Welcome: Reflection – The Baptism of Our Lord

By Alan Finch.

We are now into Epiphany; a word with more than one understanding especially for us as Christians.  One meaning of the word epiphany is a moment when you suddenly feel that you understand, or suddenly become conscious of something that is very important to you and secondly, at least for us as Christians it is describes a powerful religious experience.

For us as Christians our Lord Jesus coming for baptism and then receiving the Holy Spirit is indeed our Epiphany.  We see the Spirit from God alighting on Jesus in the form of a Dove and from that moment forward Jesus changes He is seen by the people as the one who brings Hope and that an end is in sight; being baptised with the Holy Spirit means that life is everlasting as became clear as Jesus’ ministry unfolded.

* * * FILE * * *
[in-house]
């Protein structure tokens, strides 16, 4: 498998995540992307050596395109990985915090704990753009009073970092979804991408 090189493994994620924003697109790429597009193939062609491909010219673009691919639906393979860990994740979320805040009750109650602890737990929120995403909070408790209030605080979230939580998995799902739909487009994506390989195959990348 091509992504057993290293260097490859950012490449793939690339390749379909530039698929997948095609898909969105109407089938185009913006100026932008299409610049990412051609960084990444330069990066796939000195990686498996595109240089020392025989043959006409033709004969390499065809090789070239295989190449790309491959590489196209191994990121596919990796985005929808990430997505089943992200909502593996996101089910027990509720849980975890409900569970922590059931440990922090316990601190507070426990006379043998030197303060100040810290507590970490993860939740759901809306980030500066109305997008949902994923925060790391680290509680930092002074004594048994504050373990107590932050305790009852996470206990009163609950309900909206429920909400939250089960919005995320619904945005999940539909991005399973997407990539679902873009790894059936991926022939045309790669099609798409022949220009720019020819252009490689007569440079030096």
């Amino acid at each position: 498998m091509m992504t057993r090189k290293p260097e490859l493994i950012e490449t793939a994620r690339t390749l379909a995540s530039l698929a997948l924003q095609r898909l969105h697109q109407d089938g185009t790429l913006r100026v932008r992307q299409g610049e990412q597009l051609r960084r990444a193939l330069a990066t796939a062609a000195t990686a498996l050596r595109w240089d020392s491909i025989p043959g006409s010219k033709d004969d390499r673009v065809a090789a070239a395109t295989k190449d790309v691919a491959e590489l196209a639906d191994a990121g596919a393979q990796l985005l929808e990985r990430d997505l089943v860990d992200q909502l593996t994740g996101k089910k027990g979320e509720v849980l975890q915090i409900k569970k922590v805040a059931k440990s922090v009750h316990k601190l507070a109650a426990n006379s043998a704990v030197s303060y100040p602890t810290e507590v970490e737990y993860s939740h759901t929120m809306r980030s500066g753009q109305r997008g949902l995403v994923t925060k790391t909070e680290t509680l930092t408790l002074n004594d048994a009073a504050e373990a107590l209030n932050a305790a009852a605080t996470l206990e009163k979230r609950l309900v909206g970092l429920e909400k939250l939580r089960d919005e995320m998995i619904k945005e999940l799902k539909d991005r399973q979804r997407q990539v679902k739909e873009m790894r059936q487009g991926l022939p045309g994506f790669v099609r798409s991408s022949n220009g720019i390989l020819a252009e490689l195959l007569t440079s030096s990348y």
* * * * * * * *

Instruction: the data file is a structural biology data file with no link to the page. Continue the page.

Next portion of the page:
It was John’s role as prophet to foretell the great story of salvation as known in the person of Jesus Christ; well, that role is fulfilled with Jesus’ baptism today.

John is sometimes seen as the last of the old order: the last prophet in the line of Isaiah and Jeremiah, the last to baptise with only water; not also the Holy Spirit, and the last to demand repentance before the immanent coming of the kingdom of God.

For Jesus proclaims over and over again that the kingdom of God is not something in the distant future but has drawn near to us; it is here, and now. No longer coming, or far off, or even just the other side of a thin divide; but here, very near us.

Mark’s gospel starts, with no birth story or indeed the story of a twelve-year-old ‘wowing’ them in the synagogue; Jesus is at the start of His ministry at approximately thirty years old. And from this moment, the moment of a simple ritual of living water, Jesus is changed. No longer just the son of a carpenter, no longer a refugee in Egypt, no longer just another human being to walk the face of the earth.